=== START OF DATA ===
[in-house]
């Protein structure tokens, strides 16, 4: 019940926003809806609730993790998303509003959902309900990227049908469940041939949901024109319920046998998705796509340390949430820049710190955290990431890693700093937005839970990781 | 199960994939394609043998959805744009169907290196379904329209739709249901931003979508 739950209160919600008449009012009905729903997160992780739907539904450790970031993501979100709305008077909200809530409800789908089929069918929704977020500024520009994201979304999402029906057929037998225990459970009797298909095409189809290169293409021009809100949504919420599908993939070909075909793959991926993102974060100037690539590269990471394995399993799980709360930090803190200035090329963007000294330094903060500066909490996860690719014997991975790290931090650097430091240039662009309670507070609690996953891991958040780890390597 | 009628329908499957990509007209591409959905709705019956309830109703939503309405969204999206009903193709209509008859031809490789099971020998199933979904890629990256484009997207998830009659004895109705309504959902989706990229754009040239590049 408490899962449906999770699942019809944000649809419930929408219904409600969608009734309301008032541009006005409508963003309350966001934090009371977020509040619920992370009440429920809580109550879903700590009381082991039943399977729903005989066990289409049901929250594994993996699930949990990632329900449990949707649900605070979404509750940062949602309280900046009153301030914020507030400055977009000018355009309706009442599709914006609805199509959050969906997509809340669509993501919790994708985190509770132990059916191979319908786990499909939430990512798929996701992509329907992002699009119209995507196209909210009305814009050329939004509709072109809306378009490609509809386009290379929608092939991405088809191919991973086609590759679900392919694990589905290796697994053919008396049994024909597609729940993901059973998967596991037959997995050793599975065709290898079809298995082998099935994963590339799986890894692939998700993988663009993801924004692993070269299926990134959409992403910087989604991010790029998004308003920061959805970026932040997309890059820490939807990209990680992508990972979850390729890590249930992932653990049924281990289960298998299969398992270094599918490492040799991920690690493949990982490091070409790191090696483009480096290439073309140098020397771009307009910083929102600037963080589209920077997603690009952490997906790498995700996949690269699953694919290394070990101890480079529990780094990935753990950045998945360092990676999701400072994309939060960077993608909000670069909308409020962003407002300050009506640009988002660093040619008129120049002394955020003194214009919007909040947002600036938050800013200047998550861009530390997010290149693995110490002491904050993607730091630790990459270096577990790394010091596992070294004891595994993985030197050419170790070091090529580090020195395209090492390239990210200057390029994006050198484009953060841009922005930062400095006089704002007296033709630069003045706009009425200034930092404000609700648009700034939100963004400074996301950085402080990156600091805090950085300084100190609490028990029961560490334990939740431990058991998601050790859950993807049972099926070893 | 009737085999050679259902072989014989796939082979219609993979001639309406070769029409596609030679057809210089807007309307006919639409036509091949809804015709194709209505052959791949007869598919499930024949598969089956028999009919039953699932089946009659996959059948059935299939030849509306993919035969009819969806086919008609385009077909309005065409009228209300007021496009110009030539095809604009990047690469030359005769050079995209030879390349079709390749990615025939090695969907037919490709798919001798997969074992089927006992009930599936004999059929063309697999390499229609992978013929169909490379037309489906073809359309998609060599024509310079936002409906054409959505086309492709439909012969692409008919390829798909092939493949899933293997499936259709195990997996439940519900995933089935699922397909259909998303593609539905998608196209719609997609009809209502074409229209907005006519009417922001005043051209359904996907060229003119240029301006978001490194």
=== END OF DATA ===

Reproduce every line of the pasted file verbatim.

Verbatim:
[in-house]
């Protein structure tokens, strides 16, 4: 019940926003809806609730993790998303509003959902309900990227049908469940041939949901024109319920046998998705796509340390949430820049710190955290990431890693700093937005839970990781 | 199960994939394609043998959805744009169907290196379904329209739709249901931003979508 739950209160919600008449009012009905729903997160992780739907539904450790970031993501979100709305008077909200809530409800789908089929069918929704977020500024520009994201979304999402029906057929037998225990459970009797298909095409189809290169293409021009809100949504919420599908993939070909075909793959991926993102974060100037690539590269990471394995399993799980709360930090803190200035090329963007000294330094903060500066909490996860690719014997991975790290931090650097430091240039662009309670507070609690996953891991958040780890390597 | 009628329908499957990509007209591409959905709705019956309830109703939503309405969204999206009903193709209509008859031809490789099971020998199933979904890629990256484009997207998830009659004895109705309504959902989706990229754009040239590049 408490899962449906999770699942019809944000649809419930929408219904409600969608009734309301008032541009006005409508963003309350966001934090009371977020509040619920992370009440429920809580109550879903700590009381082991039943399977729903005989066990289409049901929250594994993996699930949990990632329900449990949707649900605070979404509750940062949602309280900046009153301030914020507030400055977009000018355009309706009442599709914006609805199509959050969906997509809340669509993501919790994708985190509770132990059916191979319908786990499909939430990512798929996701992509329907992002699009119209995507196209909210009305814009050329939004509709072109809306378009490609509809386009290379929608092939991405088809191919991973086609590759679900392919694990589905290796697994053919008396049994024909597609729940993901059973998967596991037959997995050793599975065709290898079809298995082998099935994963590339799986890894692939998700993988663009993801924004692993070269299926990134959409992403910087989604991010790029998004308003920061959805970026932040997309890059820490939807990209990680992508990972979850390729890590249930992932653990049924281990289960298998299969398992270094599918490492040799991920690690493949990982490091070409790191090696483009480096290439073309140098020397771009307009910083929102600037963080589209920077997603690009952490997906790498995700996949690269699953694919290394070990101890480079529990780094990935753990950045998945360092990676999701400072994309939060960077993608909000670069909308409020962003407002300050009506640009988002660093040619008129120049002394955020003194214009919007909040947002600036938050800013200047998550861009530390997010290149693995110490002491904050993607730091630790990459270096577990790394010091596992070294004891595994993985030197050419170790070091090529580090020195395209090492390239990210200057390029994006050198484009953060841009922005930062400095006089704002007296033709630069003045706009009425200034930092404000609700648009700034939100963004400074996301950085402080990156600091805090950085300084100190609490028990029961560490334990939740431990058991998601050790859950993807049972099926070893 | 009737085999050679259902072989014989796939082979219609993979001639309406070769029409596609030679057809210089807007309307006919639409036509091949809804015709194709209505052959791949007869598919499930024949598969089956028999009919039953699932089946009659996959059948059935299939030849509306993919035969009819969806086919008609385009077909309005065409009228209300007021496009110009030539095809604009990047690469030359005769050079995209030879390349079709390749990615025939090695969907037919490709798919001798997969074992089927006992009930599936004999059929063309697999390499229609992978013929169909490379037309489906073809359309998609060599024509310079936002409906054409959505086309492709439909012969692409008919390829798909092939493949899933293997499936259709195990997996439940519900995933089935699922397909259909998303593609539905998608196209719609997609009809209502074409229209907005006519009417922001005043051209359904996907060229003119240029301006978001490194």